Great article in Trials, on why regulators should stop withholding trial info from doctors and patients

October 18th, 2012 by Ben Goldacre in bad science, big pharma | 5 Comments »

One thing in Bad Pharma has shocked readers more than anything else: the way that vitally important information about trials is withheld from doctors and patients, not just by drug companies, but also by government bodies such NICE and the European Medicines Agency (the body that approves and regulates medicines for the UK).

As we know, The ABPI now claim, in the face of all the evidence, that missing trial data is a thing of the past. This is plainly and demonstrably untrue, as demonstrated in an earlier post: information about trials continues to be withheld from doctors and patients, this is an ongoing problem, and patients are harmed as a result.

But back in the real world, while the ABPI refuse to engage constructively on this ongoing issue: regulators and academics are discussing how to move forwards and address it.

On that topic, here is a great discussion paper from Trials, the open access journal, looking at the ethical issues around medicines regulators and NICE hiding data on behalf of companies. It sets out, as I do in the book, the disturbing ongoing story of how these government bodies currently withhold the results of drug trials from doctors and patients.

It then explains the harm done to various players, including patients (who receive inferior and therefore harmful medical treatment), trial participants (who are exposed to unnecessary risk), health insurers and governments (who are defrauded by excess treatment costs), and research funding bodies (who waste scarce resources when they are misled about the current evidence on interventions).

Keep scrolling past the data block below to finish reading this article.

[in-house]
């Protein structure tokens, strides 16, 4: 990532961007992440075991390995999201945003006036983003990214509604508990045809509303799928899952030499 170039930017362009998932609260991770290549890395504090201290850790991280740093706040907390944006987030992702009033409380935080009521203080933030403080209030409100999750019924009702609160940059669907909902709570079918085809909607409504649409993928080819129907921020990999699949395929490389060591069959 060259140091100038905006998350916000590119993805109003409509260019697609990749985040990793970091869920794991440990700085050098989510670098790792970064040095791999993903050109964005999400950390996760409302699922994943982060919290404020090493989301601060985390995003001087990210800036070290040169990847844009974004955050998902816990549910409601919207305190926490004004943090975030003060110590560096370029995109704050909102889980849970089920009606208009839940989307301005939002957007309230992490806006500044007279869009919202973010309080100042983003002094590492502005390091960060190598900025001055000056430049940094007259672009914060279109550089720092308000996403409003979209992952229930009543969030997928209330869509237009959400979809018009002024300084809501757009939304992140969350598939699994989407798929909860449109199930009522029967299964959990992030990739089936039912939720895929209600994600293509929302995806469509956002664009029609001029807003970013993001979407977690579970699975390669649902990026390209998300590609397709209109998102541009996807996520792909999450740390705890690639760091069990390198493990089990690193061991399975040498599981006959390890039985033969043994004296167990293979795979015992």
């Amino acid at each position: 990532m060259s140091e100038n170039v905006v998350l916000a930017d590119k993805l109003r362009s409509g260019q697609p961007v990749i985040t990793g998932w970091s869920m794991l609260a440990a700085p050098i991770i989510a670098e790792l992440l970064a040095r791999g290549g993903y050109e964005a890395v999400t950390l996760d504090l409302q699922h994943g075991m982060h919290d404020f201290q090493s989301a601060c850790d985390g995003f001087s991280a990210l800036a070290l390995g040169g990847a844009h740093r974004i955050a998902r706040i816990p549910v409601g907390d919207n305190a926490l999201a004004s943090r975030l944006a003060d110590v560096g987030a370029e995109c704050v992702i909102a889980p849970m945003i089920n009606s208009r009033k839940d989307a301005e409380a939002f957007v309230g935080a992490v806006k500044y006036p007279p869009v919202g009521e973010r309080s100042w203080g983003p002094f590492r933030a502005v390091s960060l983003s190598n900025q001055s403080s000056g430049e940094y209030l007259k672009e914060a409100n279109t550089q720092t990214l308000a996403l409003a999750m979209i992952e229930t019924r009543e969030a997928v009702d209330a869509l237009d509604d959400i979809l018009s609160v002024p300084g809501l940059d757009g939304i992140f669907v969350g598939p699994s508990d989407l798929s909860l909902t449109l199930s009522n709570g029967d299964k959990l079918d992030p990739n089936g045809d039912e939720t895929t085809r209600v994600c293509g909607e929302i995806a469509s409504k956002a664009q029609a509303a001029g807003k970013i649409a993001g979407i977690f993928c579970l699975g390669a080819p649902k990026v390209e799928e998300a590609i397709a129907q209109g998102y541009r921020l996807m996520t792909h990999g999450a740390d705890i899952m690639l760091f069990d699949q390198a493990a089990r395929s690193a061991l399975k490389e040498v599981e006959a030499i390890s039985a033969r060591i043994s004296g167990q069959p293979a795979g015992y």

This is an issue that needs far more attention from journalists, and from politicians. It cannot be neglected.

So I recommend the paper very highly, and I think it is tragic – for patients, and for all the ethical professionals working in the pharmaceutical industry – that the ABPI continue to claim that trial data is no longer withheld, in the face of all the evidence. Meanwhile, everyone else is working constructively to move forwards on this vitally important threat to patient safety. I think the ABPI do their own members a great disservice by burying their heads in the sand, and claiming that night is day.



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5 Responses

  1. muttmutt said,

    October 22, 2012 at 2:12 pm

    FWIW, this problem was explored in the popular media in 2004 on the US television program Law & Order in an episode called Coming Down Hard.

    “Two student suicides are connected to a university drug study. The investigation uncovers that the pharmaceutical company that commissioned the study may have known about adverse side-effects, but tried to cover it up.”

  2. laia.garbi said,

    November 7, 2012 at 9:24 am

    workshop NOV 2012
    The European Medicines has announced that it will proactively publish clinical-trial data and enable access to full data sets by interested parties. A number of practical and policy issues need to be addressed before complex data sets can be made available. This workshop is intended to elicit the views, interests, and concerns from a broad range of institutions, groups and individuals to help the Agency define the modalities of proactive access to clinical trial data

  3. Ben Goldacre said,

    November 7, 2012 at 3:08 pm

    Hi Laia

    I’m speaking at this workshop.


  4. joey89924 said,

    November 20, 2012 at 3:19 am



  5. patsure said,

    December 20, 2012 at 8:43 am

    The content here is very informative and well researched.